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Three types of creativity
There is a growing body of evidence, which indicates that creativity is good for your health in so many guises. It is no longer seen, merely, as a frivolous alternative to our more meaningful working hours. The Protestant work ethic has infected our culture for many centuries and we are only recently discovering that all work and no play can make Johnny and Joanne potentially unwell. Creative activities for young people with disabilities are not only great fun for them, they are, also, better for their overall health and wellbeing. Fear of fun can be put aside for once and all.
Creative Activities for Young People with Disabilities
There are so many great things for disabled kids and young adults to do. They can do them with the support of community groups set up for this purpose; and this can give their families and carers a much needed break. There are sporting activities like ten pin bowling, golf, cricket, basketball and soccer to enjoy. Outdoor activities under the wide blue sky can be a liberating and exhilarating experience for kids that have been cooped up inside for much of their lives. To laugh and run around, or wheel around, or to just be under the sun looking up at the sky above, can be enormously inspiring.
Creative activities for young people with disabilities can, also, include: art classes, cooking, horticulture, woodwork, drama workshops, visiting galleries, fun parks and museums. There are so many wonderful things to do and see. Get hooked up with a disabled community group and let them help spread the wings of life for your child. It is too easy to get bogged down in the fact that everything is too hard for the families and carers of disabled children. Things are hard when you are attempting to do everything off your own bat. One example of this is available here.
When you join a group things get a lot easier, together you can make life much more enjoyable fore the person that you are caring for. Art is such a great release for disabled people; and art is best served by a well set up studio or workspace. There are so many artists who work with groups of disabled students and they absolutely love it. Creating art is a mysterious process and it is not about being perfect. Great art is unique and judged on its own merits, unlike many other areas of our lives.
Life in the twenty first century is very much about utilising your own creativity in business, whatever industry you happen to be in. The digital age allows us all to be directly involved in how we go about doing business, across the board in all aspects. In the legal field, although still a highly structured and controlled profession, it is opening up in terms of things like marketing your practice. Governments and industry bodies are recognising that the world is changing ever faster, day by day, and the law needs to keep pace with the world it seeks to mediate and adjudicate.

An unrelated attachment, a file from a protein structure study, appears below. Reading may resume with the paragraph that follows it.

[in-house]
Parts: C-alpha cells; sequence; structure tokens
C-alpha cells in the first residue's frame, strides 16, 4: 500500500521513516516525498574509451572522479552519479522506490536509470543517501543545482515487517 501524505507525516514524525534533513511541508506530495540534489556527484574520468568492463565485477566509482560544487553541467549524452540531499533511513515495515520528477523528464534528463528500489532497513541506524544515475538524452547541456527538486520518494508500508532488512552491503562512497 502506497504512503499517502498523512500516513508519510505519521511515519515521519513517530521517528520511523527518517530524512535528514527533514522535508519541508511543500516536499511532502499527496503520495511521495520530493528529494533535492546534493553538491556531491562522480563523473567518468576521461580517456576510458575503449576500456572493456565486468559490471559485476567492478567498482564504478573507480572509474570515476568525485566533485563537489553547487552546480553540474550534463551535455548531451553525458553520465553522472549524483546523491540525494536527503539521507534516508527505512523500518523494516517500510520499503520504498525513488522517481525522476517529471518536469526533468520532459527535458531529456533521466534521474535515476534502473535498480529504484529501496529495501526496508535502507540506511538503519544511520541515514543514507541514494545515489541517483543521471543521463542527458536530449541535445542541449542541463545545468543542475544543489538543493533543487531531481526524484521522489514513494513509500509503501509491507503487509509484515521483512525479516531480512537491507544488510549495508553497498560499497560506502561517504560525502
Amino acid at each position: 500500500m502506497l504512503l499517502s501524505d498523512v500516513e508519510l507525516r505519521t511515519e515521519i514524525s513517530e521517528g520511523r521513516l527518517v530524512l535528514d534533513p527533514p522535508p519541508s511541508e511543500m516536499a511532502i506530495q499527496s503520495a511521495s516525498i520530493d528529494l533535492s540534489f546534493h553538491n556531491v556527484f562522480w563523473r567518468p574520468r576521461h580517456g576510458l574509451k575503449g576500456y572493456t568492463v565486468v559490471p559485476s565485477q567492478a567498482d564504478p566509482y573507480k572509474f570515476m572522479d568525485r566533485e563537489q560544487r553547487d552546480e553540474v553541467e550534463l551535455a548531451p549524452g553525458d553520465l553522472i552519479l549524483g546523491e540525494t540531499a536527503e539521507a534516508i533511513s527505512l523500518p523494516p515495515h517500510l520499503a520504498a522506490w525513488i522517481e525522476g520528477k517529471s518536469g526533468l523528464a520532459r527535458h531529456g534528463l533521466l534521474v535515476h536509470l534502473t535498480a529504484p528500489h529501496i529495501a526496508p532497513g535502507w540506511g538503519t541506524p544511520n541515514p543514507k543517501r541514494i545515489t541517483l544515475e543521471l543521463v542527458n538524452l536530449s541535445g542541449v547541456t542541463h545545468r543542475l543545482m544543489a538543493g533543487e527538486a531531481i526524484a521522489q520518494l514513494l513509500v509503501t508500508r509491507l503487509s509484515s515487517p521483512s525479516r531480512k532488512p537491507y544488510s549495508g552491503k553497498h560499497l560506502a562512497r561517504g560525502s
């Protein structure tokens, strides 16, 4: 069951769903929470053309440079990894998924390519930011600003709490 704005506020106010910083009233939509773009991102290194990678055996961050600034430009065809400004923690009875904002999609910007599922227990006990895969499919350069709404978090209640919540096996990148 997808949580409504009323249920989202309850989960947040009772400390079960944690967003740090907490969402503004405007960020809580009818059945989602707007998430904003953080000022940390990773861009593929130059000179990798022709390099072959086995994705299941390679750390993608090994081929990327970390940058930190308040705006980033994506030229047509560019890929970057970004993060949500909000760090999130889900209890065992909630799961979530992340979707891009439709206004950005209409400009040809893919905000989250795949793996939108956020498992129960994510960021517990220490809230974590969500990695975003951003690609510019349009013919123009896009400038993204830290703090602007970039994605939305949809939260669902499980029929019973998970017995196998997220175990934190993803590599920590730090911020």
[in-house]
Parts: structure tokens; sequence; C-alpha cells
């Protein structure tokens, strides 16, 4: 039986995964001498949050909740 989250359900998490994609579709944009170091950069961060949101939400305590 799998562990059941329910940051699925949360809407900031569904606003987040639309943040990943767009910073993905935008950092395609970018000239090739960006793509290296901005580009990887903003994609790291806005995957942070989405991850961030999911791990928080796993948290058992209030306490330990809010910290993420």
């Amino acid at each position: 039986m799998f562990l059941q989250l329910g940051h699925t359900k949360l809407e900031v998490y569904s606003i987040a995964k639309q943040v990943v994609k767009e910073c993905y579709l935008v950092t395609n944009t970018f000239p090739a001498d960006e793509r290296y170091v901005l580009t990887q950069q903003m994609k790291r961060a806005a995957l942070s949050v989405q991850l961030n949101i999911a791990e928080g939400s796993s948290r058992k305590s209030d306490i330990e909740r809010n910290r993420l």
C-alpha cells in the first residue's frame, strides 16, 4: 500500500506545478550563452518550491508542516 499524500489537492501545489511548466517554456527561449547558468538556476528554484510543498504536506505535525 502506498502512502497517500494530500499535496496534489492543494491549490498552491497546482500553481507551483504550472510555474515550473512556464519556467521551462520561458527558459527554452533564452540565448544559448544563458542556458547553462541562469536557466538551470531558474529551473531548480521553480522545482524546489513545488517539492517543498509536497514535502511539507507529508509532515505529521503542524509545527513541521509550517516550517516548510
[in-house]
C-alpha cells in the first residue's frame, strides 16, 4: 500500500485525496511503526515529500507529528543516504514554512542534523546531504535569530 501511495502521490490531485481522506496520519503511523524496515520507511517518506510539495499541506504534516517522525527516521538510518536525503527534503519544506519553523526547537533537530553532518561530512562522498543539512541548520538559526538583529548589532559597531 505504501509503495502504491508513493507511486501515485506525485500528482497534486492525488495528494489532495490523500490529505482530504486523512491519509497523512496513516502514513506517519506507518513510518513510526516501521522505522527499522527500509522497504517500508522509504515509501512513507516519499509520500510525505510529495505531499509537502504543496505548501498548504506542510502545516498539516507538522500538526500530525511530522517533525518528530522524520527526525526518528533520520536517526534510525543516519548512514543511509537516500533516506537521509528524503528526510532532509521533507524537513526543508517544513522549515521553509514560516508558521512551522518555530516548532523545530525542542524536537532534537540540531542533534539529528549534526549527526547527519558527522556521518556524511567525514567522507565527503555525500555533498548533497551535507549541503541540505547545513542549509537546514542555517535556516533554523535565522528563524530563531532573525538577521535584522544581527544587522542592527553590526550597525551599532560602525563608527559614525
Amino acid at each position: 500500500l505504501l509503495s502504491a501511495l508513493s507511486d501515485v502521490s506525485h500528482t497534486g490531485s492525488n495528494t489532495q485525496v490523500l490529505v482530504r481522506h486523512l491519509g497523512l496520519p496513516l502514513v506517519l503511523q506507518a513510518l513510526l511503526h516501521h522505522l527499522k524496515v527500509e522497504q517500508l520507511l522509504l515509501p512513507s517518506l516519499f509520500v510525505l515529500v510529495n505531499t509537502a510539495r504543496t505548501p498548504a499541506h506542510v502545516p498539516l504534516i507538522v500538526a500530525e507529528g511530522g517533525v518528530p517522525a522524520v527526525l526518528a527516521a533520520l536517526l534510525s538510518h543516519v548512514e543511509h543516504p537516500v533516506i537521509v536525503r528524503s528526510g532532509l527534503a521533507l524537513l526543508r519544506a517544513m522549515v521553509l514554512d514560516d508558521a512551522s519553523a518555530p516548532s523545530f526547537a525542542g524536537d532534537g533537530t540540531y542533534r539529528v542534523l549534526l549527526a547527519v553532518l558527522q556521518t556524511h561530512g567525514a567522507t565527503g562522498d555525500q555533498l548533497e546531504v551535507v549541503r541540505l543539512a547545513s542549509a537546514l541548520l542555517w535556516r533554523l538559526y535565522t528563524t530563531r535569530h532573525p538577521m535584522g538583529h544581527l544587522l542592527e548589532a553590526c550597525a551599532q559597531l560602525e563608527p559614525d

Creative Lawyering: From Criminal Defence to Marketing
The law remains, fundamentally, about people; and lawyers are beginning to understand that they must cultivate relationships if they are to prosper. How they relate to their clients is shifting from fixed and sometimes rigid positions to more flexible and approachable stances. Lawyers are losing the jargon based communication styles, which alienated ordinary people and embracing a more conversant style of talking to their clients. Welcome to the new world, Rumpole of the Bailey! Criminal defence may still don the wig and robes in the highest courts of the land, but the human being beneath the costume sings a friendlier tune.
Creative lawyering: From criminal defence to marketing is a dynamic challenge for the legal profession in Australia today. A profession, which has been restricted by more red tape than a birthday box of chocolates is now opening up to new possibilities. An industry, which was formerly prevented from advertising or marketing itself, has been freed to reach out to this brave new world. Discovering the online opportunities through social media and a digital presence is exciting for this industry, but it must shake its old mind set. Click here for an example of the new lawyer marketing paradigm.
Remembering that the key to this profession is all about ‘people and relationships’, this needs to be interpreted through a firm’s online strategy. The creative challenge is to reach out to potential clients in their own digital spaces to offer legal services designed for the modern age. The law can be scary, but it can also be a friend when you most need it. Lawyers must be approachable and their services must come out from behind closed doors. Creative lawyers will use social media and their digital marketing to become part of the daily conversation. It is a new day and the legal profession needs to stand in the light online.